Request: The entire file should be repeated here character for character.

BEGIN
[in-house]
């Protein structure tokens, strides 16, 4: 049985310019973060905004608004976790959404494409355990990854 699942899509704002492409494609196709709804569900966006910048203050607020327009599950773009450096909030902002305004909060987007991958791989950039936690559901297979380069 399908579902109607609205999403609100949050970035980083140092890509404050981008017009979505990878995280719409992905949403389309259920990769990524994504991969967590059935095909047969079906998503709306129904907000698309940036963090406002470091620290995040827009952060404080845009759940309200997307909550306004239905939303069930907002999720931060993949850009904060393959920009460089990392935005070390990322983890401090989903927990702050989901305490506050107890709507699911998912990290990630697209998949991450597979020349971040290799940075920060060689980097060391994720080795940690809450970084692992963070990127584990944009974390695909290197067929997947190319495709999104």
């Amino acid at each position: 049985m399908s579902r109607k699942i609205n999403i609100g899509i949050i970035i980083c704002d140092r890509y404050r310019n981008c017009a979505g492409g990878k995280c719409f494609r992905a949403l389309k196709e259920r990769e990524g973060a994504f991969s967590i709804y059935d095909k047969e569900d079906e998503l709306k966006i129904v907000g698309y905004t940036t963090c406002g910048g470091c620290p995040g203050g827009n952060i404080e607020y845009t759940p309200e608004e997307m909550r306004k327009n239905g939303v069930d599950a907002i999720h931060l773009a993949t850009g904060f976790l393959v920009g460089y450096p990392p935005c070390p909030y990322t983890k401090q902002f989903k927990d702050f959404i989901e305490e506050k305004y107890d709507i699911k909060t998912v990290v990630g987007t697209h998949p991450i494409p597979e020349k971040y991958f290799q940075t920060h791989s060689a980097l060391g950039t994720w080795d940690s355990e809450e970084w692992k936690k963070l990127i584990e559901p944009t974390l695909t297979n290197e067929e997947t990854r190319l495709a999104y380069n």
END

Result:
[in-house]
């Protein structure tokens, strides 16, 4: 049985310019973060905004608004976790959404494409355990990854 699942899509704002492409494609196709709804569900966006910048203050607020327009599950773009450096909030902002305004909060987007991958791989950039936690559901297979380069 399908579902109607609205999403609100949050970035980083140092890509404050981008017009979505990878995280719409992905949403389309259920990769990524994504991969967590059935095909047969079906998503709306129904907000698309940036963090406002470091620290995040827009952060404080845009759940309200997307909550306004239905939303069930907002999720931060993949850009904060393959920009460089990392935005070390990322983890401090989903927990702050989901305490506050107890709507699911998912990290990630697209998949991450597979020349971040290799940075920060060689980097060391994720080795940690809450970084692992963070990127584990944009974390695909290197067929997947190319495709999104």
């Amino acid at each position: 049985m399908s579902r109607k699942i609205n999403i609100g899509i949050i970035i980083c704002d140092r890509y404050r310019n981008c017009a979505g492409g990878k995280c719409f494609r992905a949403l389309k196709e259920r990769e990524g973060a994504f991969s967590i709804y059935d095909k047969e569900d079906e998503l709306k966006i129904v907000g698309y905004t940036t963090c406002g910048g470091c620290p995040g203050g827009n952060i404080e607020y845009t759940p309200e608004e997307m909550r306004k327009n239905g939303v069930d599950a907002i999720h931060l773009a993949t850009g904060f976790l393959v920009g460089y450096p990392p935005c070390p909030y990322t983890k401090q902002f989903k927990d702050f959404i989901e305490e506050k305004y107890d709507i699911k909060t998912v990290v990630g987007t697209h998949p991450i494409p597979e020349k971040y991958f290799q940075t920060h791989s060689a980097l060391g950039t994720w080795d940690s355990e809450e970084w692992k936690k963070l990127i584990e559901p944009t974390l695909t297979n290197e067929e997947t990854r190319l495709a999104y380069n």